While not opposed to the alternate-day fasting trend, Vinolia does see the merits and importance of a balanced diet, eating at regular intervals and portion control. “The body is programmed to release hormones and digestive enzymes according to the circadian rhythm or its sleep pattern,” she says. “But progressively, our physical activity levels are going down and the workload is almost entirely on the mind. We’re always in a state of stress and sleep deprivation. Our bodies are getting programmed to constantly deal with stress. Fasting can help break the body’s stress mode. Most of us also end up eating our big meals in the evening, when the body is in energy-saving mode. So instead of burning calories, we’re storing them. Fasting can definitely break this monotony, if done the right way.”
'Not everything is right for everyone'
Celebrity fitness trainer Antoni Pecora is not a fan of ADF, even though he doesn't think it puts the body under duress. "We think of calorie restriction as a great shock to the body, but it's not. Our bodies don't need anywhere close to the amount of food that we eat. Most of us are ridiculously overfed. So it's fine to significantly cut down on the calories," he says.
“Your body is ultimately an equation of input and output. If you’re going to eat very little, you’re going to have to adjust your workout because you won’t have the same resistance and strength to train as hard as you do when you’re eating full meals, especially at first. Nothing ‘bad’ is going to happen to you if you eat 200 calories extra on a fast day. Just go for a walk or a swim, and you’ll be fine. I’m not OK with the idea of fasting, though, because it makes food an enemy.”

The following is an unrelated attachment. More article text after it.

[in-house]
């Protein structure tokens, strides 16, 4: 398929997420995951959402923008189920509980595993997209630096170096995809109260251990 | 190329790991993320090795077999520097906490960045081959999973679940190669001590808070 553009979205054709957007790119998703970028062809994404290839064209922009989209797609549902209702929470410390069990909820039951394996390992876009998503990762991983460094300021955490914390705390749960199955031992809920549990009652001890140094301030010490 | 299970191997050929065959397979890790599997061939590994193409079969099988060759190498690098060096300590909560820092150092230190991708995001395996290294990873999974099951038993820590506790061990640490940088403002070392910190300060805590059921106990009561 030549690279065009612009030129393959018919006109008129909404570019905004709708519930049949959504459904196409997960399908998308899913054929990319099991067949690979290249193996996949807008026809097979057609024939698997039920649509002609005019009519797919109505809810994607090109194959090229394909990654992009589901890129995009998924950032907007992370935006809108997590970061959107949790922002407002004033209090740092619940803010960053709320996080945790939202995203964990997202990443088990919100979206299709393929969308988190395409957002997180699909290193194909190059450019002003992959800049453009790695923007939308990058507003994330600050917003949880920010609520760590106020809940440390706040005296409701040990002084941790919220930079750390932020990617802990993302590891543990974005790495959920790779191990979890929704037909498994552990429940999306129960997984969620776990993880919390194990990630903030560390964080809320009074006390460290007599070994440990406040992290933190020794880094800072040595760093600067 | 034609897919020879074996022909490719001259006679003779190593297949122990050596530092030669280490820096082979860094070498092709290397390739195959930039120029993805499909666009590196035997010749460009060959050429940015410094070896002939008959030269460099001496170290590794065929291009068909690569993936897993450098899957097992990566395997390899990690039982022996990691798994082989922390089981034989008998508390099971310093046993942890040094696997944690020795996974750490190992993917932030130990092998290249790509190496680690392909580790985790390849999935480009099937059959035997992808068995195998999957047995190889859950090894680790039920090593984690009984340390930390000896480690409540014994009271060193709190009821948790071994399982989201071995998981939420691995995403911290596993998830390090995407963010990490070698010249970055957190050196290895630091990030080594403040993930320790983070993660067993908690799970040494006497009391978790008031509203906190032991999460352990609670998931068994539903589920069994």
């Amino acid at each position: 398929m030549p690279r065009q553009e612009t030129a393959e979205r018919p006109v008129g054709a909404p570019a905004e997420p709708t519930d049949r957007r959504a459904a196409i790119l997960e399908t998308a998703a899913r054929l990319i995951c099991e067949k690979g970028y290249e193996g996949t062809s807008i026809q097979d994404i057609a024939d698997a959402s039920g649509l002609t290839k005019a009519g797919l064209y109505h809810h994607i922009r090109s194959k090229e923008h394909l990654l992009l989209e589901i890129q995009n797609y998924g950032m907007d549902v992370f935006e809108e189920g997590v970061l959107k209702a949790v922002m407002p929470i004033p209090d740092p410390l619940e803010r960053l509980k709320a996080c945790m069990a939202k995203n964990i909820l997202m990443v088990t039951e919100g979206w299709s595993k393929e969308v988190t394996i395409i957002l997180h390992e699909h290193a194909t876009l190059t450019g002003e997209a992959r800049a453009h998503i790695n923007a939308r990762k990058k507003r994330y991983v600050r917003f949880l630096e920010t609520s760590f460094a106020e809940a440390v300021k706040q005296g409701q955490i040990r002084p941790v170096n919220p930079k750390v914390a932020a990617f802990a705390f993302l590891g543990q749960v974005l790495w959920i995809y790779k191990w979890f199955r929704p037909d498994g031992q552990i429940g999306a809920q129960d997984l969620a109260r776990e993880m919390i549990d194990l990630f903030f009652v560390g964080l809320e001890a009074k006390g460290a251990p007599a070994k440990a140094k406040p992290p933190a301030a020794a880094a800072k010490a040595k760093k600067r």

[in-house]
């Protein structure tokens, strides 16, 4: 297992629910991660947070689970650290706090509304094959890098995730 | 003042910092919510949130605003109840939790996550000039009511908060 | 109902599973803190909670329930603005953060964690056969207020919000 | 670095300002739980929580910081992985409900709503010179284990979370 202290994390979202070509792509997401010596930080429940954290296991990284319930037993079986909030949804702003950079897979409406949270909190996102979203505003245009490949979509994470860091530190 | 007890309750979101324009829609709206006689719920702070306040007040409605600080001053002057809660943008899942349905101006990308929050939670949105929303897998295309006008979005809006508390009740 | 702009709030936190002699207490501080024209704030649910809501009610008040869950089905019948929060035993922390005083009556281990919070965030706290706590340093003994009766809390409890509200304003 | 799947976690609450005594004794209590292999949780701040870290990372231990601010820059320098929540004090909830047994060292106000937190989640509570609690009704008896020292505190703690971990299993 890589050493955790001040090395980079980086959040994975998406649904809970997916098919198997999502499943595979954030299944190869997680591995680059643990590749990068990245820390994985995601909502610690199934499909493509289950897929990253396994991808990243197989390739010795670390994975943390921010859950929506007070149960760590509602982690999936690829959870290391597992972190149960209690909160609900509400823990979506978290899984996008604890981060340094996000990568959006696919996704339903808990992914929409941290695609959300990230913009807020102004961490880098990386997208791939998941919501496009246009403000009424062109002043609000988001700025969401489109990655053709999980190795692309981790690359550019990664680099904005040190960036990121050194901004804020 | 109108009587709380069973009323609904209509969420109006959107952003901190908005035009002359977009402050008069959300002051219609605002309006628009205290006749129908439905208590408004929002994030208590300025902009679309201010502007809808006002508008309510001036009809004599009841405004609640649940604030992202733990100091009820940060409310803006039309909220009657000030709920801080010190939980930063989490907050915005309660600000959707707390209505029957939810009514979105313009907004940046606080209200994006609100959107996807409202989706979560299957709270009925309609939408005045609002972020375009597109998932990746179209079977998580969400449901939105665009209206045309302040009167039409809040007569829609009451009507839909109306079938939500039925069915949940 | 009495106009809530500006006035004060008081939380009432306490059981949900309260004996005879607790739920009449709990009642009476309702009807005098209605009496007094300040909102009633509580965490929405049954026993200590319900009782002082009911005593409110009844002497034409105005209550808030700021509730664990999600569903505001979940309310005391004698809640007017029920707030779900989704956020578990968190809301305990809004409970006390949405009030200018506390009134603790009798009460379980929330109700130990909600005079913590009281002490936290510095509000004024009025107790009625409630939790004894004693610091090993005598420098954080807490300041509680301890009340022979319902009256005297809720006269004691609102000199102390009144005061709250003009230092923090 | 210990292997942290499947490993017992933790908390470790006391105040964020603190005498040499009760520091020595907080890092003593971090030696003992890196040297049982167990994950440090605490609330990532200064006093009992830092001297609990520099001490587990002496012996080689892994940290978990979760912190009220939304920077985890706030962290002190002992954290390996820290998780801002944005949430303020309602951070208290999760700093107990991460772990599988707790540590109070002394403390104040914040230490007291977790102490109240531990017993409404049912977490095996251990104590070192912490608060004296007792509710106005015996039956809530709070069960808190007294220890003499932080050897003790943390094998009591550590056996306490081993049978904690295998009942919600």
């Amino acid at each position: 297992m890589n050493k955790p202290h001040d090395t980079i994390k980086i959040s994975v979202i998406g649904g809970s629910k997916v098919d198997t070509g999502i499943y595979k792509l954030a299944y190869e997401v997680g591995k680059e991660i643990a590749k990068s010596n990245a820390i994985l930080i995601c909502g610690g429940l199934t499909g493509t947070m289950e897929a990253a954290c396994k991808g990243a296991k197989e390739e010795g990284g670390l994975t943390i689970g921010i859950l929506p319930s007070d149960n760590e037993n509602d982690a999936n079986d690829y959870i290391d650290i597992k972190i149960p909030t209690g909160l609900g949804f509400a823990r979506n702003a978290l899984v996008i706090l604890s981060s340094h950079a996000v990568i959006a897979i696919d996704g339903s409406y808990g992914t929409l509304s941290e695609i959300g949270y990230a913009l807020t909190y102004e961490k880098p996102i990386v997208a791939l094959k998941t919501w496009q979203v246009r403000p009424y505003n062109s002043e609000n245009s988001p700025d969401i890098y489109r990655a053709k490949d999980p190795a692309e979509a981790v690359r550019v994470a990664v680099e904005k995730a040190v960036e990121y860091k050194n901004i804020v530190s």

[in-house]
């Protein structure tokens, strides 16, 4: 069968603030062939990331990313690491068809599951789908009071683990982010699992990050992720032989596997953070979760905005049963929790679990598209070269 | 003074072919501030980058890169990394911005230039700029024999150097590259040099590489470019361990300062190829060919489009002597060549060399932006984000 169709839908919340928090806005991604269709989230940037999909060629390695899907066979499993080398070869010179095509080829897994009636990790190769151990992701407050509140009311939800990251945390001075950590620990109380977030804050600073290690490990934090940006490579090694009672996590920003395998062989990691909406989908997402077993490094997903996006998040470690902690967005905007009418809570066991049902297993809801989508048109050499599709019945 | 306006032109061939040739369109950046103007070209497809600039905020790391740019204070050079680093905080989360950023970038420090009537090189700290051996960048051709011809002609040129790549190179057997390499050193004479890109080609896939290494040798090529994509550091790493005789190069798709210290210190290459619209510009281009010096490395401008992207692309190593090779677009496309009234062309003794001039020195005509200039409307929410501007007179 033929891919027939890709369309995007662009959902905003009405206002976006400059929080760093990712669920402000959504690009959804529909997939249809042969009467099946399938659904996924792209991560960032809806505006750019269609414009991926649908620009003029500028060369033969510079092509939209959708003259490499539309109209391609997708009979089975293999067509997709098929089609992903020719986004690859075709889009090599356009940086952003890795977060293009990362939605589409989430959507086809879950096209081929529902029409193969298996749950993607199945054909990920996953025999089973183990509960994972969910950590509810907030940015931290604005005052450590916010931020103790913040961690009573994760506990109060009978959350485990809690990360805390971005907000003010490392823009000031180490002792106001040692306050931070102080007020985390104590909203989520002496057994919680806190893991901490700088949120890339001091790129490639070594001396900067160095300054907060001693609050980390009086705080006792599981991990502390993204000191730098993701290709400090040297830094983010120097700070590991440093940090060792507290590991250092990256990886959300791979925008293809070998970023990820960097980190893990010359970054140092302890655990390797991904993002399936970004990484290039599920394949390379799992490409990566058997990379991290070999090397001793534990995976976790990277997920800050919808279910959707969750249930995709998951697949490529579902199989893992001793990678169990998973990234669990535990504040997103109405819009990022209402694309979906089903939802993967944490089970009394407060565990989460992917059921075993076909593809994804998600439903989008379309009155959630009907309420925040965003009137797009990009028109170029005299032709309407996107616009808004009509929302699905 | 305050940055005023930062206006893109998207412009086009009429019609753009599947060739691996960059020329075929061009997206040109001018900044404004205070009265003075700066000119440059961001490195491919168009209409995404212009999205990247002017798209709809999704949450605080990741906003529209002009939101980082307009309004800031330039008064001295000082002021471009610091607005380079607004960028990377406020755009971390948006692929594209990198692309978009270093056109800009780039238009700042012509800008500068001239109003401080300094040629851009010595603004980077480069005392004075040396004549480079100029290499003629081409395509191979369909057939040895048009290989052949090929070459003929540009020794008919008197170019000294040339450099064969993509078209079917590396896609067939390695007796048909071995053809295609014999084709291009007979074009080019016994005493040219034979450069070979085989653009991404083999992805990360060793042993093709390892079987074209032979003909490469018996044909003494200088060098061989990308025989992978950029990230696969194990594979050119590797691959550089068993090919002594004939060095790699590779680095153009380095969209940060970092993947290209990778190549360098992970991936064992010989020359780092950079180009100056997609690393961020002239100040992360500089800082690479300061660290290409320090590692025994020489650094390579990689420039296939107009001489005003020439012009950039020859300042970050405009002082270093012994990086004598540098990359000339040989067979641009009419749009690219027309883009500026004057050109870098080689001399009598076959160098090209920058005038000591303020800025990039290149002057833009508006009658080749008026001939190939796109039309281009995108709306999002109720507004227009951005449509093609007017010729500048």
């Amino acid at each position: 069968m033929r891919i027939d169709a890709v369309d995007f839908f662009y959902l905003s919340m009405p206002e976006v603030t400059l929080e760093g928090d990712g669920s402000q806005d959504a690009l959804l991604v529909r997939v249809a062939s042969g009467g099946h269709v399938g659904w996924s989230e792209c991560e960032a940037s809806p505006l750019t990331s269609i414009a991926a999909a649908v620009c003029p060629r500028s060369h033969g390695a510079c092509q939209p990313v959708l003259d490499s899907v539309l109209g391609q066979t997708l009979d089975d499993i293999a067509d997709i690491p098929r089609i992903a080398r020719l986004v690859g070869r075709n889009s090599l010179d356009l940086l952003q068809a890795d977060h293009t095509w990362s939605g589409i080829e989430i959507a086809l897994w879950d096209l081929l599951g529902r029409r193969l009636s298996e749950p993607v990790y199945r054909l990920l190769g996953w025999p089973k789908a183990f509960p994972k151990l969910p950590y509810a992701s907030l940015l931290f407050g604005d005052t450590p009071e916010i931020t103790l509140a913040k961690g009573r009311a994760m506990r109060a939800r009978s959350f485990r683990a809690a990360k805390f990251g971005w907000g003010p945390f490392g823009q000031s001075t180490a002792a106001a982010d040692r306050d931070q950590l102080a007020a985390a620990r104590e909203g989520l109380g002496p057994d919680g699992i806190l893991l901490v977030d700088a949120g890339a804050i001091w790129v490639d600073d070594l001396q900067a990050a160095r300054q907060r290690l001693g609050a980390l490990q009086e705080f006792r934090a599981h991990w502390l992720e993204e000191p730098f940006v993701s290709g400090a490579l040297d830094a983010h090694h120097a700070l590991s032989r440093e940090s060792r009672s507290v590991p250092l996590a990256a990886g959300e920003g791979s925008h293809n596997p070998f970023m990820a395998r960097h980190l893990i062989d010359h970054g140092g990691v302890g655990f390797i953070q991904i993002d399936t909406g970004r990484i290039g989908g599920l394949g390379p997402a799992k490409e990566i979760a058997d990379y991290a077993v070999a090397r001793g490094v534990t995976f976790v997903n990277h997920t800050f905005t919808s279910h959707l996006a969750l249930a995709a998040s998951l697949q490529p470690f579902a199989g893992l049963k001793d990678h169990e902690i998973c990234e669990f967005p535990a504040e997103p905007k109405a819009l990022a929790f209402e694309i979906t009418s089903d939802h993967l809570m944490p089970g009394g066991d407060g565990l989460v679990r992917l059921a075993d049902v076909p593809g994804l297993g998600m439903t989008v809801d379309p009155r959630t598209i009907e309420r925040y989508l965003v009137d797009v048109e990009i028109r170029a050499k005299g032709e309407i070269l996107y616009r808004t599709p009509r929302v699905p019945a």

Although fasting as religious worship has been around for centuries, using it as a weight-loss tool is a recent phenomenon, less than a decade old. Accordingly, clinical data on its long-term efficacy, sustainability and impact on biomarkers is lean and often non-committal. Most studies on ADF conclude that calorie restriction leads to some measure of improvement in the levels of blood sugar, blood pressure, insulin, inflammation and heart health due to lower LDL cholesterol concentration and decreased blood triglycerides. But it's important to note here that daily calorie restriction diets can lead to the same effects, to mostly the same degree.
The benefits of ADF compared to traditional diets shine through when it comes to reducing insulin resistance, and decreasing fasting insulin in pre-diabetic individuals; preserving more muscle mass while losing fat mass compared to other continuous calorie-monitoring diets; and reducing oxidative damage to cells that might help human beings live longer (although this is still an under-researched area of study).
Food, and even diets, though, are ultimately also about emotions and the feeling of mental well-being. It's the reason so many well-meaning and committed dieters often find themselves struggling to stay on a diet for extended periods of time. Yezda Eltahawy, 31, from Abu Dhabi, tried ADF for two weeks before abandoning it altogether. "I was constantly thinking about food, and miserable. I knew that eventually I would reach my breaking point and overcompensate for all the days of going without by bingeing badly. I did lose weight – two kilos in two weeks – so it was disappointing that I couldn't stick to it, but not everything is right for everyone."
De-mystifying gut health
Dr Sarah Rasmi, a psychologist and founder of Thrive Wellbeing Centre in Dubai, says that taking care of the gut is an important factor. "Gut health is strongly linked to mood; 90 per cent of our serotonin receptors are located in the gut. Healthy and balanced diets can protect against depression, so many psychologists recommend modifying diets to promote mental health," she says. "But what constitutes a healthy and balanced diet can change with time, research and contemporary wisdom. At the moment, I'm not aware of any long-term studies evaluating the physical or psychological benefits of ADF or intermittent fasting. Until there are, it's best to proceed with caution, and under the guidance of a certified healthcare provider."